The post-1985 Royals era is a topic of curiosity among the current brass. General manager Dayton Moore wanted to know what the organization was thinking soon after winning the World Series. What was the clubhouse culture?
“And what was the psychology of those teams?” Moore said. “We’ve done some analysis.”
It’s an intel-gathering process for the purpose of trying to prevent history from repeating itself and keeping the good times rolling for the foreseeable future.
A quick review: The 1985 Royals reached the pinnacle, capturing the franchise’s first World Series title 10 years after its first postseason appearance. It was the organization’s seventh playoff season in a decade.
At that moment, the Royals were considered a model franchise, a jewel of baseball’s expansion class. They had never finished in last place. The team was a piece or two away from being baseball’s best in some of that decade-long run before finally hitting the jackpot in 1985.
But after that? Postseasons dry as desert air.
Years became decades. When the Royals finally returned to the playoffs in 2014, they had ended the longest stretch of years without a postseason appearance by a North American major-league franchise.
The Royals performed with a fury over the next two years, compiling a 22-9 playoff record, two World Series appearances and an unforgettable championship run.
But in 2016, when the Royals never really slumped or surged and finished 81-81 ... well, the results rang familiar to 1986, at least on paper.
Thus, the interest in the past.
Are there parallels, points of comparison that the current club would find useful?
The most obvious correlation is the brimming confidence of the 1986 and 2016 teams entering those seasons. They said all the right things about not being satisfied with one title. Their heads seemed to be in the right place.
Last year’s Royals believed they had all the pieces to repeat as champions and make it three straight American League crowns. The only significant position changes from the previous season were in right field — Paulo Orlando for Alex Rios — and at second base, where several guys filled in for the fading Omar Infante. The pitching roster was tweaked but wasn’t seen as a drop-off.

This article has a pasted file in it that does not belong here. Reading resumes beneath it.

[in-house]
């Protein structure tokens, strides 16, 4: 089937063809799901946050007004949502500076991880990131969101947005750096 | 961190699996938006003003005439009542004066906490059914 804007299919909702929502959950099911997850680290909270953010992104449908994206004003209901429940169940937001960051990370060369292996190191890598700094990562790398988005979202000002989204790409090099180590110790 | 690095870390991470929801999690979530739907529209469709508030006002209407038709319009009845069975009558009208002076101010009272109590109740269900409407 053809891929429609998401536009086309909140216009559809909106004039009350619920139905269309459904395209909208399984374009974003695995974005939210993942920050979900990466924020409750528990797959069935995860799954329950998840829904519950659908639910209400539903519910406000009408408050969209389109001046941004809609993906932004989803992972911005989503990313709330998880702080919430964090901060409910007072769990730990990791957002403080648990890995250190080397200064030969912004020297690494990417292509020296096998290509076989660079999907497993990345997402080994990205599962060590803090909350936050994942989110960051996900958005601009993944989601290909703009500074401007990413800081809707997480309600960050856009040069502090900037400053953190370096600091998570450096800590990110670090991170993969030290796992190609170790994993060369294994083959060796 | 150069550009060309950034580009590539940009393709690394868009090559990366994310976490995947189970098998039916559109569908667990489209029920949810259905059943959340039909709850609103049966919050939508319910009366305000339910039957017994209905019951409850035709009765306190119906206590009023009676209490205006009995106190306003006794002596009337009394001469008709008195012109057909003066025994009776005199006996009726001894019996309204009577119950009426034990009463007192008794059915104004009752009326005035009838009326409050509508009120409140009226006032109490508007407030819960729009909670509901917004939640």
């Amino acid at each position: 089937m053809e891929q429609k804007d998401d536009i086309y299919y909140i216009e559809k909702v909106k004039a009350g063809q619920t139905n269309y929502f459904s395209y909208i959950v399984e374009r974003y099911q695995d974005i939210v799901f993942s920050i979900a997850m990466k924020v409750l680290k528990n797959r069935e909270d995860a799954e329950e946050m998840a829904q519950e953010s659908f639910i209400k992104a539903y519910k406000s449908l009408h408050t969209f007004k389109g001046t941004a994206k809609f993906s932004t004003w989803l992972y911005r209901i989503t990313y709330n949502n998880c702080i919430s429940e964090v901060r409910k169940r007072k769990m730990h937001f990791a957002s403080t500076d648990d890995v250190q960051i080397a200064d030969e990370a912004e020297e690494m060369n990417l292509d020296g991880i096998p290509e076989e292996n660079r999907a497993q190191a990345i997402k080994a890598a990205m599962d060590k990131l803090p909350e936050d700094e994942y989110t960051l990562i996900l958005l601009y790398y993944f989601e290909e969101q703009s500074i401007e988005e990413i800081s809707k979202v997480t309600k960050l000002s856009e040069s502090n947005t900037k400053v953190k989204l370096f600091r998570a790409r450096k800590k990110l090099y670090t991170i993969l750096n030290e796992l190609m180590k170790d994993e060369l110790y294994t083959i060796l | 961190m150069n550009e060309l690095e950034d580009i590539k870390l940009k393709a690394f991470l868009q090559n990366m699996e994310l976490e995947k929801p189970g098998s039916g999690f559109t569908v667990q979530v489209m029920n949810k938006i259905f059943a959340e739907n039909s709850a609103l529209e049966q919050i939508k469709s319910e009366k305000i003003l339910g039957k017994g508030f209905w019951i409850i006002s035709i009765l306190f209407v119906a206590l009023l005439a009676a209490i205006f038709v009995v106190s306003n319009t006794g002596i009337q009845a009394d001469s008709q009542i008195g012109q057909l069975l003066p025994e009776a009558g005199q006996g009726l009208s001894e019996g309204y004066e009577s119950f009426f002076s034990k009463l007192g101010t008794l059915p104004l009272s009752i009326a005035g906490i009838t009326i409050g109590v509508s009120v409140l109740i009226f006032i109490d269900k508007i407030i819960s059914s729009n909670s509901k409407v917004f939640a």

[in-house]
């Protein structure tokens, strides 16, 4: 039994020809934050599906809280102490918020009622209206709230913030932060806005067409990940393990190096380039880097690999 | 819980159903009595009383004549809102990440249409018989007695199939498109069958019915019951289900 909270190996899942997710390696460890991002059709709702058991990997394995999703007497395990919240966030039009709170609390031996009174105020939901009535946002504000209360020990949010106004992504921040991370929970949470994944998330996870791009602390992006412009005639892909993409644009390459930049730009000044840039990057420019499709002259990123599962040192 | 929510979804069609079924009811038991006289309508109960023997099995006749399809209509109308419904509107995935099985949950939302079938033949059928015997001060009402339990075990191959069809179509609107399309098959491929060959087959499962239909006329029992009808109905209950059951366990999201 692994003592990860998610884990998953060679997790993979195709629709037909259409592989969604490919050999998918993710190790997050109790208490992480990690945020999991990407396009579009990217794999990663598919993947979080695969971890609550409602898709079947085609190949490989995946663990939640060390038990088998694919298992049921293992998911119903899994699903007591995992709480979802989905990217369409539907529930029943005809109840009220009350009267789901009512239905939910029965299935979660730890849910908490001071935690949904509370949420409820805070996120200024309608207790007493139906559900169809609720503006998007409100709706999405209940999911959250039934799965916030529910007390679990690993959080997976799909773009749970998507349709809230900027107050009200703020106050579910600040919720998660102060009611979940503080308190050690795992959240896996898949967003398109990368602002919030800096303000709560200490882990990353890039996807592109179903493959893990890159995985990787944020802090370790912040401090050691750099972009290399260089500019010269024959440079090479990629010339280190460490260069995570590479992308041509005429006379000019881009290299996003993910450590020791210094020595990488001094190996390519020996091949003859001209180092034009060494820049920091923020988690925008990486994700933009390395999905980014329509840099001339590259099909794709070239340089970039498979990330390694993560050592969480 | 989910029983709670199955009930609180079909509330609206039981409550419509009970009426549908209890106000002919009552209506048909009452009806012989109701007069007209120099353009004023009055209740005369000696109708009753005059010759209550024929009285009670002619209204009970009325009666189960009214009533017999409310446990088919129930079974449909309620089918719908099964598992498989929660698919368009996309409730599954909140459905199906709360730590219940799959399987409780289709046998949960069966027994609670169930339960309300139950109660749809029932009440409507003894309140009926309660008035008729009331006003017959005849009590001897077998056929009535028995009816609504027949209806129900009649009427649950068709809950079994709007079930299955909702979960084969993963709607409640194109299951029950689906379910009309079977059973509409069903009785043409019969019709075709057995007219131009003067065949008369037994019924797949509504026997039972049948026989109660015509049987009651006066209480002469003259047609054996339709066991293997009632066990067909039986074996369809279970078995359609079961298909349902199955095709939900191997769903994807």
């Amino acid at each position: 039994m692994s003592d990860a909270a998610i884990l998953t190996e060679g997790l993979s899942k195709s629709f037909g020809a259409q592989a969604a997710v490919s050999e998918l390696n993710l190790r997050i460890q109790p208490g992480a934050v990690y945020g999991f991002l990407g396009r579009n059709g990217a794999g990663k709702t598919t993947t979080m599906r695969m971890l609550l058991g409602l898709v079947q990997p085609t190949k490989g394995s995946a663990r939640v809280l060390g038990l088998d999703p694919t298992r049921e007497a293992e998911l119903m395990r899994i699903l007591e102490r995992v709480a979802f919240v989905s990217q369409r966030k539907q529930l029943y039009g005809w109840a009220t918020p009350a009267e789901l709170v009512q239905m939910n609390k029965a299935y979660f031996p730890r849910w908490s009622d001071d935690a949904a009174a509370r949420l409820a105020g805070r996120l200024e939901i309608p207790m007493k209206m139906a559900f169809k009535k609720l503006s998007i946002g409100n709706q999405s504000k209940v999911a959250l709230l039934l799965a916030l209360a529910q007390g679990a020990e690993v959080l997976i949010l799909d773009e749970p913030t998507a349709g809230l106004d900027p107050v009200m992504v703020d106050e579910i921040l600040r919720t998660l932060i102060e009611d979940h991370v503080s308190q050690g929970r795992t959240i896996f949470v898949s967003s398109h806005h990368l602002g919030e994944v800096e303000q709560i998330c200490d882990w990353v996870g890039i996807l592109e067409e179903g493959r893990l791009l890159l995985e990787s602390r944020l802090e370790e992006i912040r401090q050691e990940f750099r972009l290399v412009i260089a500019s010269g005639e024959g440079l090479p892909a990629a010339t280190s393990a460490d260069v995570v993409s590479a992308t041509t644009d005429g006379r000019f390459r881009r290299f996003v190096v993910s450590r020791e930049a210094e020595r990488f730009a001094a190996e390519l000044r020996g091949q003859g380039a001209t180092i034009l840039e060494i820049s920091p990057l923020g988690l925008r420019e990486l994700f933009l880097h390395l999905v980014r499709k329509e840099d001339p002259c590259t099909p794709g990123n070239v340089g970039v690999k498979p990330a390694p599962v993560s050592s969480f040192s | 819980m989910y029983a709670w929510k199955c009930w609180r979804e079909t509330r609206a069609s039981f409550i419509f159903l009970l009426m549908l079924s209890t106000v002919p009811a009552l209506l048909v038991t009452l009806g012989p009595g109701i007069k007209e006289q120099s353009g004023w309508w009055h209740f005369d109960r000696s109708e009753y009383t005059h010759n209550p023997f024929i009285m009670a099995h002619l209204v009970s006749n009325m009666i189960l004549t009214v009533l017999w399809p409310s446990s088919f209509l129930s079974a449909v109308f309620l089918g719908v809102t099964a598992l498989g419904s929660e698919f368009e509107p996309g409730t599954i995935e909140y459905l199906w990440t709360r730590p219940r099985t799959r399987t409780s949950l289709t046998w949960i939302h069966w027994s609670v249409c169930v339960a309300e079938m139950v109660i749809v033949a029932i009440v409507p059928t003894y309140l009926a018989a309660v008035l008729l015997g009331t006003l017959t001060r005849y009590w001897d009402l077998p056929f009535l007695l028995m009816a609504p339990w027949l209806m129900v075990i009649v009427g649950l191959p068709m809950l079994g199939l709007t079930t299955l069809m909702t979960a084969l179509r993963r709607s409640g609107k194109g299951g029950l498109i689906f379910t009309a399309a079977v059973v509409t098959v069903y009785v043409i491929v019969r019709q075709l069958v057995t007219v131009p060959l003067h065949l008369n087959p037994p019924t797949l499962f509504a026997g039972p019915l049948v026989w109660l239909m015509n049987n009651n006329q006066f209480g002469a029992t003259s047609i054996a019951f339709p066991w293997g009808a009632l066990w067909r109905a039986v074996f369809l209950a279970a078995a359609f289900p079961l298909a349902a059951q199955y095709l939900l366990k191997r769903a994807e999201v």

The same could be said for 1986, with only a couple of position and pitching switches. But those Royals finished 76-86, and the club was stunned. Returning to the postseason was simply a matter of time, the thinking went, and it would certainly be sooner rather than later.
Nobody envisioned the end of the run.
“Why do you think it’s going to stop abruptly?” said Royals icon George Brett. “You’ve been there seven out of 10 years, why would it stop? Little did we know it was going to stop. We kind of just took it for granted we were going to be in the playoffs and we’d be World Series contenders.”
Productive years remained for cornerstone players like Brett, Frank White and Willie Wilson, but pitching appeared to be the Royals’ strongest commodity.
In 1985, Cy Young winner Bret Saberhagan was 21, Mark Gubicza 22, Danny Jackson 23. And the rotation’s elder statesmen — Charlie Leibrandt and Bud Black — were just 28.
“We really thought we were going to keep it going,” said Black, now manager of the Colorado Rockies. “We all stayed healthy. We should have kept it going.”
Instead, history took a different turn for those Royals, who lost their grip on first place and eventually wandered into baseball’s abyss. That’s what this group is determined to avoid.
In memory, the Royals’ dry years tend to run together. No playoffs, so it must have all been the same.
But that’s not true. For 10 years after the World Series, the Royals remained mostly competitive. From 1986 to 1995, the Royals went 782-771. There were six seasons with a final record over .500 and three years in which the Royals finished second in the division.
The franchise had its best four-year stretch at the gate from 1986-89, drawing at least 2.3 million fans each year.
The fourth- and eighth-best teams in terms of winning percentage in club history occurred in the decade after 1985, but the Royals got unlucky both times.
In 1989, the Royals were poised for big things. The team had trouble scoring runs over the previous few seasons, including the championship year. But Bo Jackson had his best season with 32 home runs, and the pitching remained strong as Saberhagen won his second Cy Young and young reliever Jeff Montgomery was coming into his own.